The Upper Tribunal (Lands Chamber) has handed down two more LVT service charge appeal decisions and, hot on the heels of BCC v Keddie / Crosspite v Sachdev, it rather feels like the UT is on a bit of a mission to establish some general rules and standard approach to cases that the LVT should take. That, if true, is very welcome. Part of the fun of LVT work for lawyers is that you never quite know what procedure or approach the LVT will adopt, but for clients (and witnesses) it must be a maddening experience.
In Wales & West HA v Paine  UKUT 372 (LC), Ms Paine had denied,inter alia, her liability to pay management fees as a service charge. She did not dispute the amount, rather, contended that no fee could be charged at all. The landlord explained why it charged a fee. At the LVT hearing, the LVT noted that the charge was high (at around 43% of the total service charge expenditure), which the landlord agreed with, but it was not put to the landlord (whether by the LVT or leaseholder) that the fee was unreasonable. The LVT nonetheless determined that the fee was unreasonable and reduced it by just under 1/3.
The Upper Tribunal allowed an appeal. It had been no part of the case for the applicant that the fee was unreasonably high. The case was that there should be no fee at all. It was an all or nothing argument. That being so, the LVT should not have raised the issue itself. Further, the LVT had not put the issue to the landlord in any proper way, so the landlord had been unable to respond. It was no answer to say – as the LVT had done – that it was an expert tribunal. It still had to act lawfully and fairly and, if it had been minded to use its expertise to take a point against the landlord that had not been raised (itself something that should only be done rarely) then it had to give the landlord proper notice of that and a time to respond: Arrowdell Ltd v Coniston Court (North) Ltd  RVR 39.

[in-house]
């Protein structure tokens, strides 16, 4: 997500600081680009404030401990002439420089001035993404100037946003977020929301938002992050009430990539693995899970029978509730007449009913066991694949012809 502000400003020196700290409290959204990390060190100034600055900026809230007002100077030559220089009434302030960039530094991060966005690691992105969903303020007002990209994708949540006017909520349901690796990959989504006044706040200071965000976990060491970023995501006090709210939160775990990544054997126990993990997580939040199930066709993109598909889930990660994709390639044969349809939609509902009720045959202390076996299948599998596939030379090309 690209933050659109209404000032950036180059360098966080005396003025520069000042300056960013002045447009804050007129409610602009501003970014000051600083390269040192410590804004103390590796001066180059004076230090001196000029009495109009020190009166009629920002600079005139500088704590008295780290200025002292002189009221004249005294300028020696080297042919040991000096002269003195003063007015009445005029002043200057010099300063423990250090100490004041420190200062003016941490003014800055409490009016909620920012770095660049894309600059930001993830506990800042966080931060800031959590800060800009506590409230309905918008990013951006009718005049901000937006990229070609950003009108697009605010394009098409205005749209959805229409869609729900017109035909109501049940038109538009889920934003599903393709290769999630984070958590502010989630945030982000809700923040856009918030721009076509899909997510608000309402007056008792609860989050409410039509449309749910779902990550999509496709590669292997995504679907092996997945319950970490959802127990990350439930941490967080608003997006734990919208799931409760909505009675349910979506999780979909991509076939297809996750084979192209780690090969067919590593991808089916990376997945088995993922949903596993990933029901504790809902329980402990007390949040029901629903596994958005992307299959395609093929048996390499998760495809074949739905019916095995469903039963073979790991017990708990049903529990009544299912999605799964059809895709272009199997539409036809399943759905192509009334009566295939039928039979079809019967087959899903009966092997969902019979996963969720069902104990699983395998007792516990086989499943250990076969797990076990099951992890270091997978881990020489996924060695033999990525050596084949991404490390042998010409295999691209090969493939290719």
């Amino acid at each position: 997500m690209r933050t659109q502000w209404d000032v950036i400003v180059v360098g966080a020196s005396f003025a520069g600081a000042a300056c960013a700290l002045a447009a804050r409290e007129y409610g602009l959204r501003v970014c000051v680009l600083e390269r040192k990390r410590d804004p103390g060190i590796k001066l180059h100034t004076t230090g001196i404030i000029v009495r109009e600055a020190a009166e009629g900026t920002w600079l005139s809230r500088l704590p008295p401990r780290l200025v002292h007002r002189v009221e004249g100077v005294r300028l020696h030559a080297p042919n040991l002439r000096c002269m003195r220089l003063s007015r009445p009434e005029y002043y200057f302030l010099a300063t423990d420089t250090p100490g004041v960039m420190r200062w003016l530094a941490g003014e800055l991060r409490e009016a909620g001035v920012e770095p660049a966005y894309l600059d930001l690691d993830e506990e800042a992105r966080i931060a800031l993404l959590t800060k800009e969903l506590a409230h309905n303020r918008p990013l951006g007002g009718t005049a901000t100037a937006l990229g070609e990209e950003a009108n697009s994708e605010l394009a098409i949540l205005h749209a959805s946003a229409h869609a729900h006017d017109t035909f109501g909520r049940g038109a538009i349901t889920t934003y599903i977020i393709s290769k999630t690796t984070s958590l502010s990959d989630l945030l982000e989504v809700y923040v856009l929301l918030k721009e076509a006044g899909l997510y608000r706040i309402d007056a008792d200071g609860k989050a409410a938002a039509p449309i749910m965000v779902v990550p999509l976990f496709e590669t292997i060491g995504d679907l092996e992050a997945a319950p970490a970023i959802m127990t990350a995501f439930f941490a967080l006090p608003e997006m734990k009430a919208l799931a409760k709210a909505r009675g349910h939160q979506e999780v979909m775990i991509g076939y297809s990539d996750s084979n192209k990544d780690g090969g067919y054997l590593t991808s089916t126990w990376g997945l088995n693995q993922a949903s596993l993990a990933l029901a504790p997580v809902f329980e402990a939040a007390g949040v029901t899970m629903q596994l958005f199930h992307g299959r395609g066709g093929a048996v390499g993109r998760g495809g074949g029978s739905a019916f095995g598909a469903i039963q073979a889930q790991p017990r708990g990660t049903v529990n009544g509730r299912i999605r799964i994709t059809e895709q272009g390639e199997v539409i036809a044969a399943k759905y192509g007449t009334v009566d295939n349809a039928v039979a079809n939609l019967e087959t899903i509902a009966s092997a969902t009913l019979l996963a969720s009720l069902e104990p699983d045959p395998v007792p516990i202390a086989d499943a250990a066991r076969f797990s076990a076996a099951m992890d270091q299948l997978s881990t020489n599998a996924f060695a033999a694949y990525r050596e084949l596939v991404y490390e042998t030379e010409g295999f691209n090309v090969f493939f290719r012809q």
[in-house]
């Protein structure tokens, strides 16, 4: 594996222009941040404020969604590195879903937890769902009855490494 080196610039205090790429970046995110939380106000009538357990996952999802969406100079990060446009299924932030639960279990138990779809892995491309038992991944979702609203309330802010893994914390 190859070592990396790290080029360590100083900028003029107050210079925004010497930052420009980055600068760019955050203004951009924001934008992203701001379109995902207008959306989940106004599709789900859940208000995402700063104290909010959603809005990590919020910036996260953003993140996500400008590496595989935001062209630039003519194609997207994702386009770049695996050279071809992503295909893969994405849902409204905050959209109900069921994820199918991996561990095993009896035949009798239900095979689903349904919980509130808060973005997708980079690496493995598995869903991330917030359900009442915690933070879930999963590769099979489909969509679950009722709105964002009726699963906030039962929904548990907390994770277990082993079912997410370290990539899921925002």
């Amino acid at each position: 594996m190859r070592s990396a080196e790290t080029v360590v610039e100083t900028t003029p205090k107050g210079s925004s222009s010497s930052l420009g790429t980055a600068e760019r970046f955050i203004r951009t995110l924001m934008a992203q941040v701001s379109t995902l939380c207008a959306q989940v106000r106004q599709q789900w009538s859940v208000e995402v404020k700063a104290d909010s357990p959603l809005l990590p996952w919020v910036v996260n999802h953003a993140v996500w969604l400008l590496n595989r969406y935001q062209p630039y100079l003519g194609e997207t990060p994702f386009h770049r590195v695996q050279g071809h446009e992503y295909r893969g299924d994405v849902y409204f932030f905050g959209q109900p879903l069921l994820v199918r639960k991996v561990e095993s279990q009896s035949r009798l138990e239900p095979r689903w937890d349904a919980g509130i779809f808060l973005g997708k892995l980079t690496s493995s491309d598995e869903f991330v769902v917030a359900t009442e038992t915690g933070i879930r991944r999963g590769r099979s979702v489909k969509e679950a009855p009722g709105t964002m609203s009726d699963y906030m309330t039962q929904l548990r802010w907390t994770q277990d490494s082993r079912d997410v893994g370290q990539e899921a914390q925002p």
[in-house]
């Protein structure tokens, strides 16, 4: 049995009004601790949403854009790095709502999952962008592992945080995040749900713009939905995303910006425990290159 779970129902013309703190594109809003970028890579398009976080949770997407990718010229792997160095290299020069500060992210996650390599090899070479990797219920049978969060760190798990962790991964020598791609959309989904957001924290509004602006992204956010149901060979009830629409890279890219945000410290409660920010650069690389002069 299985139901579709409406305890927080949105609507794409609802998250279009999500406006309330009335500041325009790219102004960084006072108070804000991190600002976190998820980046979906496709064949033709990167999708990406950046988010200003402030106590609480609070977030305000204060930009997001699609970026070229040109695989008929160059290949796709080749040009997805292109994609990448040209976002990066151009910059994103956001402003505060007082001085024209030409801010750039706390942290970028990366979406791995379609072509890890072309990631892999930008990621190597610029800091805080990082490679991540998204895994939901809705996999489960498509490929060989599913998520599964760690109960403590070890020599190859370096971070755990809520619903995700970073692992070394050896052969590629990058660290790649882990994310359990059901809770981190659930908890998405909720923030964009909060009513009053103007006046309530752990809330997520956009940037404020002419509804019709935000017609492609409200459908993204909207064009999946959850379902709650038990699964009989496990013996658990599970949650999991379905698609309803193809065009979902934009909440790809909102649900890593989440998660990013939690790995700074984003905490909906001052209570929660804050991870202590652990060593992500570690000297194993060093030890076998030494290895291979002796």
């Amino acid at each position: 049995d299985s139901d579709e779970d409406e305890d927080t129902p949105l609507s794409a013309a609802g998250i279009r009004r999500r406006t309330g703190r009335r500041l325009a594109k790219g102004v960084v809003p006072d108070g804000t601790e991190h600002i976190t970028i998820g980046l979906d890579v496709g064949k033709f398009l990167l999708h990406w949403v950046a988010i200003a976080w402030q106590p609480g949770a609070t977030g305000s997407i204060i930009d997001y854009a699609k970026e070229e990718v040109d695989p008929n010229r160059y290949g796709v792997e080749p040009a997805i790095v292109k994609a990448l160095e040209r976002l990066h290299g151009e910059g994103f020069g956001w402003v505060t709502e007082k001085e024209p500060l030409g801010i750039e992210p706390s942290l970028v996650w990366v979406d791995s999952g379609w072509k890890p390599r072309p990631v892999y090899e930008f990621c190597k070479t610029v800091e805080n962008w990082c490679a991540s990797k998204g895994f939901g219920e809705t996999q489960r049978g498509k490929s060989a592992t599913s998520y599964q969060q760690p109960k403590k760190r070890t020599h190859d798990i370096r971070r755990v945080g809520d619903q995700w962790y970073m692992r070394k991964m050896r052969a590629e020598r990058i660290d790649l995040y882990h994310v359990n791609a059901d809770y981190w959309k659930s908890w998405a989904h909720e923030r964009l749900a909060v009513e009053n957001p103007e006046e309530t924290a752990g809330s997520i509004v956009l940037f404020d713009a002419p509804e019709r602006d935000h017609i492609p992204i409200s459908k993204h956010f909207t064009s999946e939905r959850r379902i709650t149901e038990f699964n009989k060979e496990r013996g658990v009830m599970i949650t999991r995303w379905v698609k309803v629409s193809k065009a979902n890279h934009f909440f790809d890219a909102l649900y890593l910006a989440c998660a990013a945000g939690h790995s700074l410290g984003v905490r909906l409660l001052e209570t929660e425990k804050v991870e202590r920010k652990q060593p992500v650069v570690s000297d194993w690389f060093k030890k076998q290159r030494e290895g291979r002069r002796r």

In Redrow Regeneration (Barking) Ltd and another v Edwards and others  UKUT 373 (LC), a preliminary issue arose as to whether the landlord had properly calculated the service charges in accordance with the lease. In short, charges were payable in respect of “the Development” but that phrase was not defined in the leases. The Landlord gave evidence as to what it understood that phrase to mean. The LVT held that, on the balance of probabilities, the landlord’s understanding was wrong, with the result that the service charges needed to be re-calculated.
The Upper Tribunal allowed an appeal. There was no burden of proof on the landlord to show what a lease meant. It was a question of law, not fact. In any event, burdens of proof were the last resort when deciding finely balanced cases: see Daejan Investments Ltd v Benson and others  EWCA Civ 38. The LVTs approach was simply wrong in law.
Further, again, neither party had raised this as an issue. The LVT had – again – erred by taking a point that no-one had raised. The case was remitted to decide the substantive service charge dispute alone.